<!– /11440465/Dna_Article_Middle_300x250_BTF –>It is time to sow the rabi crop but across the districts of Jhansi, Mahoba, Hamirpur and Jalaun in Uttar Pradesh’s Bundelkhand region, farms are not exactly buzzing with activity. With the rains failing eight times in the past 12 years, farmers in Bundelkhand—a region comprising seven districts each in Uttar Pradesh and Madhya Pradesh, have been driven to desperation. Groundwater levels have fallen alarmingly. Wells have run dry, and tube wells that go down 100 and 150 feet are yielding only trickles. Irrigation, which could have provided much-needed succour, is non-existent or dysfunctional in many areas. Where there is some water flowing through irrigation canals, it benefits only those farms located in the immediate vicinity.In Imilia village near Mauranipur in Jhansi, Prithpal Singh Patel broods over his fledgling crop of chana daal (split Bengal gram) sowed in two acres. “I sowed a month ago and the crop is only three inches high. By now, it would have been six inches tall if there was adequate water,” says Prithpal. The borewell on his field has run dry. A pond across the road from his field still has some water but the villagers have arrived at a consensus that it will be reserved for buffaloes. “The pond will last for two months this way, but if we use it for watering our fields it will dry up in two days,” says Prithpal.In an adjoining field, his uncle Lakhan Singh and his wife, Sarita Devi, are digging furrows for sowing their wheat crop. A borewell on his field yields a trickle of water, and they have to spend hours just to water one small portion of the field. “If there was enough water, the field should have been prepared in a day. But now it takes night and day and over a week for us to finish the buvai (sowing),” says Lakhan.Employing labourers is out of question for these small farmers. “We have to pay Rs 200 per day to the labourers. I could use that money to buy fertilisers or water,” says Prithpal. The farmers are not hiring because of which hundreds of people leave the region daily for cities like Surat, Ahmedabad, Delhi and Mumbai. Everyday, 30 buses filled with labourers and their families leave Orai town in Jalaun district for Surat and Ahmedabad. The fare is Rs 650 per passenger. Many of them even take the monthly rations they received through the Public Distribution System (PDS) scheme on this long journey. But for farmers like Prithpal this is not an option. “For us, it is a question of izzat (honour) and caste pride. I am a landed farmer and unlike others, I cannot do mazdoori (manual labour) in big cities. I am fated to live here and struggle on my farm but I will never work for another man,” says Prithpal.To help Bundelkhand tide over its woes, the UPA government had announced a Rs 7,466 crore Bundelkhand package in November 2010. But across the region, not a single farmer that DNA spoke to said they received any benefit. According to Uttar Pradesh Congress general secretary Bhanu Sahay, 54 per cent of this amount was disbursed, of which 85 per cent has been spent. Funds were granted for minor irrigation, building check dams, tanks, ponds, wells, and animal husbandry. Sahay alleges that all the money went to the contractors favoured by the Bahujan Samaj Party that ruled UP till 2012 and the Samajwadi Party that has been in power since. “Most of the work that was claimed to have been done remained on paper. Where wells were purportedly dug, they were nothing more than pits. The check dams were washed away after just one rain. Neither the SP nor the BSP governments were keen on central monitoring of the package,” says Sahay. He shook his head when asked whether the political compulsions of the UPA government, which required SP and BSP support in Parliament, prevented the Centre from inquiring into the package-related scams.But not all remnants of the Bundelkhand package’s monumental failure have vanished. In every tehsil and district headquarters, a visitor will find an impressive complex that is in stark contrast to the exposed brick one-room tenements and mud huts in the rural countryside and thousands of hectares of fields left fallow. These expansive, fairly new-looking structures are sale-purchase centres for agricultural produce having godowns, roofed sheds, shops, parking space and other amenities. The catch is that all these spick-and-span mandis (markets), for which Rs 693 crore was sanctioned under the Bundelkhand package, are lying empty. “No farmer brings any produce here. They all take their grains to the older mandis or sell to the middlemen who visit their villages. Waise bhi (Anyways), the produce they bring is in such small quantities. Grain merchants are not going to come here to purchase if the volumes are not there,” says Maha Prasad, the caretaker of the mandi at Bhasneh-Madhavpura in Jhansi district.It is an irony that this money spent on building mandis was not spent on improving the irrigation network. Ten kilometres away, in Gursarai in Garautha tehsil, farmers under the aegis of the BJP Kisan Morcha are sitting on dharna (sit-in) near the Betwa Main Canal protesting the delay in releasing water into the canal. “We are already late by 21 days. We should have already been done with paleva (pre-sowing irrigation) and bovai (sowing). If we don’t sow now, the crops will not ripen by March first week, after which temperatures will rise steeply and yields will fall,” says Janendra Jain, a farmer and BJP functionary. He alleges that the irrigation department cannot put more water into the canal because the money allocated for canal repairs was being siphoned off. “If the quantity of water is increased, water will leak from the canal walls and submerge the adjacent fields,” says Jain.Because there is little water in the canal it cannot flow into the ditches that take the water to farms further away. Farms up to a 100-metre distance can use pumpsets to pump the water into their fields. Some farmers also use a second pumpset to drive the water further forward. The Gursarai dharna is being led by Kisan Morcha leader Jawaharlal Rajput who has worked for 25 years among farmers and is seeking a BJP ticket to contest the elections.”Bhaisaab (respectful address for ‘brother’) we will win if he gets the ticket. Unfortunately, he has not made a single penny in all these years. If he gets the tickets, we will have to pool in money to finance the campaign,”says Nehil Singhai, a local ABVP leader whose father is also one of the protesting farmers. But it is unlikely that the protest will succeed or reach the authorities’ ears. “A junior engineer who is in charge of the canal never visits this area. All the authorities sit in Jhansi and Lucknow and never venture out. The biggest problem in Bundelkhand is that there are no authorities to raise grievances with and the elected representatives are hardly accessible.This is why the Bundelkhand package failed,” says Rajput.But in most places farmers are not even getting support from political parties or NGOs that Rajput is able to muster. Across Bundelkhand, there are complaints that the lekhpal (village revenue official) disburses compensation cheques for those who suffered crop loss only when he is offered a cut. With droughts becoming a regular feature in Bundelkhand, it has also contributed to massive indebtedness. Most farmers DNA spoke to reported having loans which they have stopped repaying because the earnings from farming were too meagre.Near Srinagar in Mahoba district, Janshidhar, a 35-year-old farmer, has given up agriculture all together. “Besides our three bighas of land, my father, Makumbi, had leased ten more bighas in the 2014-15 rabi season, took a loan, and purchased a tractor in partnership with a neighbour. But our wells ran dry. There is no tubewell nearby and the crop yield turned out to be very poor and my father slipped into a depression. In February 2015, he suffered a sudden heart attack and passed away,” says Janshidhar. The partner took the tractor away and the three bighas Makumbi owned have been partitioned between Janshidhar and his two brothers. “I have given up any hope of a viable income from farming,” says Janshidhar. In nearby Urwara village, Chedalal Mishra also died of shock in March 2015 following a heart attack when a hailstorm damaged his field of wheat which was ripe for harvest. “He had taken a loan of Rs 2 lakh through the kisan credit card and was always worried about how to repay it,” says Malati, his widow.Shyam Singh, who owns 12 acres of land, complains that the irrigation department has made no attempt to channel water to his fields. Besides water, he claims the other big samasya in the area is proliferation of stray cows.”Ever since this slogan of gau raksha was raised, we farmers have been badly hit. Cattle traders don’t buy cows.”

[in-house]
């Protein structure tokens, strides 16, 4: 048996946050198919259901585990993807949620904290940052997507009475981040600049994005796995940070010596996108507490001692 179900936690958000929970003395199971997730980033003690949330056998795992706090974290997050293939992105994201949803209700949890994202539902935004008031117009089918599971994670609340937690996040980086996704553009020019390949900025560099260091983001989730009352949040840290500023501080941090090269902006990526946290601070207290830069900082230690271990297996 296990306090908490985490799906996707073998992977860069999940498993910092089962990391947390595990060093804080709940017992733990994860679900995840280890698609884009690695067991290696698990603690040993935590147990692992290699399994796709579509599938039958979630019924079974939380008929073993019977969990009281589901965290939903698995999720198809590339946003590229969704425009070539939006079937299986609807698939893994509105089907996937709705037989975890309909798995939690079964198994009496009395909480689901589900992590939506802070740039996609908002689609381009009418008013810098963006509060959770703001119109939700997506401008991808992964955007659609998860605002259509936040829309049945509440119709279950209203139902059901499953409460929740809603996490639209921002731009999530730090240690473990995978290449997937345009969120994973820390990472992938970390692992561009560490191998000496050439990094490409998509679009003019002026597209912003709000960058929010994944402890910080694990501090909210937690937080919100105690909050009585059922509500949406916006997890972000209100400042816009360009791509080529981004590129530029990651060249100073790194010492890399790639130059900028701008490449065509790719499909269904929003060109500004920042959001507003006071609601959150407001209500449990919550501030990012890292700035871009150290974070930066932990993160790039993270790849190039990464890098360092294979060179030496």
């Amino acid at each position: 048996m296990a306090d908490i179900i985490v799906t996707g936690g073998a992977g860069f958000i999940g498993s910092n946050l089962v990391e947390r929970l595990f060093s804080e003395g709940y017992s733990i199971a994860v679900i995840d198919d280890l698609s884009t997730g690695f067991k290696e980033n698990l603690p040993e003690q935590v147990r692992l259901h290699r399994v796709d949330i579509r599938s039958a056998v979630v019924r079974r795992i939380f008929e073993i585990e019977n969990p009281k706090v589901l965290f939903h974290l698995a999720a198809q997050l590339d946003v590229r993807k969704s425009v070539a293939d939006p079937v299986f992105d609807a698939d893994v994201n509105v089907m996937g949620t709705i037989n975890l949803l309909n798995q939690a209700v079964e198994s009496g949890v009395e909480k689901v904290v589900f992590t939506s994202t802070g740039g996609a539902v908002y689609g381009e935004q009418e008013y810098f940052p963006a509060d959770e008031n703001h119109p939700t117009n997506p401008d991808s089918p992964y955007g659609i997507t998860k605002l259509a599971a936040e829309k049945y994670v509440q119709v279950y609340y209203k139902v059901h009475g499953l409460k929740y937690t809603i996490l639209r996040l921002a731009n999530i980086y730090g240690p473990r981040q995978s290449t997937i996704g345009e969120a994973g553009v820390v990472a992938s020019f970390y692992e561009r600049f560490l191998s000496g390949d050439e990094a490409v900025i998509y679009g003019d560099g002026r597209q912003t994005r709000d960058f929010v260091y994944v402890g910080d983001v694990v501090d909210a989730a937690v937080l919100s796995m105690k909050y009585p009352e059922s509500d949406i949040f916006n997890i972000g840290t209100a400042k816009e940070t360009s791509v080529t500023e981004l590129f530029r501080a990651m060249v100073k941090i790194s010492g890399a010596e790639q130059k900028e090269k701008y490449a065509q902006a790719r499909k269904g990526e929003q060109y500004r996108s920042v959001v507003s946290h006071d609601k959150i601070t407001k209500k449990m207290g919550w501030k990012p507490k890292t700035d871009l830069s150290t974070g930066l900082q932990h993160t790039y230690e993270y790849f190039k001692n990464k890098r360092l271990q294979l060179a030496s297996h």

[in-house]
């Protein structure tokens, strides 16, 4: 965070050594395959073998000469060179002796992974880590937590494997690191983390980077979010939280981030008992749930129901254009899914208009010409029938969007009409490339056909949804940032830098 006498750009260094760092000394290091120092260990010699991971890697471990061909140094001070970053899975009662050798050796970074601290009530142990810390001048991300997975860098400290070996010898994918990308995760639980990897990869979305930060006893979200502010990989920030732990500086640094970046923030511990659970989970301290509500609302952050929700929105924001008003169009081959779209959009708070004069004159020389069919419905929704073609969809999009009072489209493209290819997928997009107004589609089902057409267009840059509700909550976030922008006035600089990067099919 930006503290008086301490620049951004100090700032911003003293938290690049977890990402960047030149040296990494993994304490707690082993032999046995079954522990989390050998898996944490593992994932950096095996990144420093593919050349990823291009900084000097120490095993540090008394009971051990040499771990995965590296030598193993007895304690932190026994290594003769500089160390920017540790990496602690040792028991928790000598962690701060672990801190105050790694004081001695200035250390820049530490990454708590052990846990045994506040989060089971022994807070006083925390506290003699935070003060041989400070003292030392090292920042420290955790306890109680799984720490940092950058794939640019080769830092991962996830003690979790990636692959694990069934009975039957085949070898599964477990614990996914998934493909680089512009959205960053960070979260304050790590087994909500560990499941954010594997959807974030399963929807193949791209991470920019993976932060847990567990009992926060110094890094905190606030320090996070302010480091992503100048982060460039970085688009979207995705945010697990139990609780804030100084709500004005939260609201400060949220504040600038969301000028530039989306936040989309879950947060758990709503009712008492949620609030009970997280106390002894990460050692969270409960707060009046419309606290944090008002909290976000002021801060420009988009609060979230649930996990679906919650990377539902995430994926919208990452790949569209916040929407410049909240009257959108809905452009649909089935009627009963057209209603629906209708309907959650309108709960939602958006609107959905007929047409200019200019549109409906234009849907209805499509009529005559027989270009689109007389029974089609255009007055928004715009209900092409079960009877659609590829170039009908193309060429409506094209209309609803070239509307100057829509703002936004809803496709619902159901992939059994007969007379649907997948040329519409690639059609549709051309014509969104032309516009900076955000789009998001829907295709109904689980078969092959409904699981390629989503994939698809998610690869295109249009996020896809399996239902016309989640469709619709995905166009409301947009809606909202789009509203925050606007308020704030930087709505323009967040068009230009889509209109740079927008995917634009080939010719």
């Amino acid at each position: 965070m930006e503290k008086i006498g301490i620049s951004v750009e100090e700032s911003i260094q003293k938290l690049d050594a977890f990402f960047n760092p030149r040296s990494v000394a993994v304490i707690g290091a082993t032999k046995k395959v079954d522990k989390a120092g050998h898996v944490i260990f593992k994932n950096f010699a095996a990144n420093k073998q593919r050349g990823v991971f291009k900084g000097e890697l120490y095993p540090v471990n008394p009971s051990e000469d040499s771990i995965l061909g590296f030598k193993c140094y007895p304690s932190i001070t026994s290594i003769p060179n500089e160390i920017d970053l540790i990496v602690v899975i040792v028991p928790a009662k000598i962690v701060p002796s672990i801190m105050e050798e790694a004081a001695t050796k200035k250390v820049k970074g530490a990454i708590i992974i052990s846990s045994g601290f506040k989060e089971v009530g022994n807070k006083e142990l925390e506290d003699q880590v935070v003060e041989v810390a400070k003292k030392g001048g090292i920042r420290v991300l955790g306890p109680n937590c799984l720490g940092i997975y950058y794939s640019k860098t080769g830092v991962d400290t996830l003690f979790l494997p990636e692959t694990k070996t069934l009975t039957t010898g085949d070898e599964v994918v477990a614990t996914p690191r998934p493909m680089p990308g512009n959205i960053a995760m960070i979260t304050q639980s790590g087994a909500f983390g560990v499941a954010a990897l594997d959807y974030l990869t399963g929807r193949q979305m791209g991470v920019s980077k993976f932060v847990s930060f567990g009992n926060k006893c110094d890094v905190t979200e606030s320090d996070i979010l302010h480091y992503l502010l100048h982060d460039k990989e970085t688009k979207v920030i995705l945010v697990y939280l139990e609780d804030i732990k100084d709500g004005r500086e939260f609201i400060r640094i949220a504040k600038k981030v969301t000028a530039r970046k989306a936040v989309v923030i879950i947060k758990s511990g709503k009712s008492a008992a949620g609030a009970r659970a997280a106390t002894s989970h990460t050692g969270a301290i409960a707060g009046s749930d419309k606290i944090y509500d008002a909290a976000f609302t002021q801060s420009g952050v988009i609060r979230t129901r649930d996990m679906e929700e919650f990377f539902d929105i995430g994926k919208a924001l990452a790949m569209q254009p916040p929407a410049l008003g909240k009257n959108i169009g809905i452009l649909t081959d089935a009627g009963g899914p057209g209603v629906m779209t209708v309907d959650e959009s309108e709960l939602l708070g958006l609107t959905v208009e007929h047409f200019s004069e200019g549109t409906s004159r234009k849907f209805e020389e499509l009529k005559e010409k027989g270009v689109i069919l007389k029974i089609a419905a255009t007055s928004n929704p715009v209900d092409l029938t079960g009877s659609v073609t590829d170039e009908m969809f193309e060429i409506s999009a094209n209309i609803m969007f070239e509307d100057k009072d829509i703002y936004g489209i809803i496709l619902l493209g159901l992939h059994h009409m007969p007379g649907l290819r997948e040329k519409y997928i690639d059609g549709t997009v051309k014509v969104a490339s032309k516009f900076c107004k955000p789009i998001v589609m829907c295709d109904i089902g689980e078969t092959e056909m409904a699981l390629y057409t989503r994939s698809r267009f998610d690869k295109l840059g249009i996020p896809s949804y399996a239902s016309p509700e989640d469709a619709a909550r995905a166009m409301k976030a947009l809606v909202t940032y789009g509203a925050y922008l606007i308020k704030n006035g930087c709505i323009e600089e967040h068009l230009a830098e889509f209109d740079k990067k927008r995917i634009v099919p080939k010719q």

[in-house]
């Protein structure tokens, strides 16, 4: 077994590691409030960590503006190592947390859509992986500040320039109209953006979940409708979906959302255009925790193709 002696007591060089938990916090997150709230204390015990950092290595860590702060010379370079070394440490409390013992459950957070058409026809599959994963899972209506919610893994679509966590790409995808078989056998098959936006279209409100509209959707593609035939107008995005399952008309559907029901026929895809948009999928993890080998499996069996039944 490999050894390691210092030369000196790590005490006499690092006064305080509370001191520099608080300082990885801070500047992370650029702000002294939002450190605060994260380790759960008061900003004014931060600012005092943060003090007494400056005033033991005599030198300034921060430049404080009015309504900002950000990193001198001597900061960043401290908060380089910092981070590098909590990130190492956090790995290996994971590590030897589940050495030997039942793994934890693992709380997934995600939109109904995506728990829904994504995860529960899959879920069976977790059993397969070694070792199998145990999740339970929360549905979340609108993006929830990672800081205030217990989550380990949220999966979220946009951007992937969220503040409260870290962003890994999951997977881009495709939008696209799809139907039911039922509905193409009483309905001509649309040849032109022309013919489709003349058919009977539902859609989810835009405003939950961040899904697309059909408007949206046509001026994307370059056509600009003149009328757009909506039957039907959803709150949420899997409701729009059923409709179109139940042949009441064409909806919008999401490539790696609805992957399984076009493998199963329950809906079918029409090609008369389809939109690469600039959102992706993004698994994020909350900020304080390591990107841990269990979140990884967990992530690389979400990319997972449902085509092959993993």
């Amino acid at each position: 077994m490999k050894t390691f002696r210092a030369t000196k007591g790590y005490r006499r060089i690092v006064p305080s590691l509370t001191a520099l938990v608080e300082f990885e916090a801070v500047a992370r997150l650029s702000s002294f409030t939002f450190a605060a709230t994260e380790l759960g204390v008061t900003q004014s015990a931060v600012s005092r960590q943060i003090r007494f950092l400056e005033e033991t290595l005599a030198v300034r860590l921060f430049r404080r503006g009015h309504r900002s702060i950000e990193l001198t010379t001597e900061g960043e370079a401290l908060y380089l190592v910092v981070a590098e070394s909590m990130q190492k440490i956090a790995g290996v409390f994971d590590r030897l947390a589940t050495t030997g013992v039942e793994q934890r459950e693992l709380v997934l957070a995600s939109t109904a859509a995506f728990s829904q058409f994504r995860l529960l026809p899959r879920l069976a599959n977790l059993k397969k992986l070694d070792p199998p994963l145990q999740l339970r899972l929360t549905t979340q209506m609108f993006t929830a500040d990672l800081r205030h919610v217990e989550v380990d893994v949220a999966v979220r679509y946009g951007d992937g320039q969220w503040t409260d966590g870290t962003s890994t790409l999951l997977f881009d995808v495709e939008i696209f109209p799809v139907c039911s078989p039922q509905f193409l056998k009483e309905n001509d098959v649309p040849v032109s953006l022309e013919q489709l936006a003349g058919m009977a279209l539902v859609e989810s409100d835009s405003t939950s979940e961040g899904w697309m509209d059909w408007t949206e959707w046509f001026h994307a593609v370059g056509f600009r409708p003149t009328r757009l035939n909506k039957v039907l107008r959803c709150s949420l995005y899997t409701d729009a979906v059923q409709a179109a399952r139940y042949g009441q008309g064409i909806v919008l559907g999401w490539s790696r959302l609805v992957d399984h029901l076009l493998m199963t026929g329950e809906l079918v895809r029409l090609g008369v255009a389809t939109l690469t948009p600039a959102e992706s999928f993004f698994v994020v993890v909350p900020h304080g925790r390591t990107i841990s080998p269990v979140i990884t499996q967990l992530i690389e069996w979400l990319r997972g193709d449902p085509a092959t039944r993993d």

Originally posted here: 

DNAInUP: Farming in the shadow of drought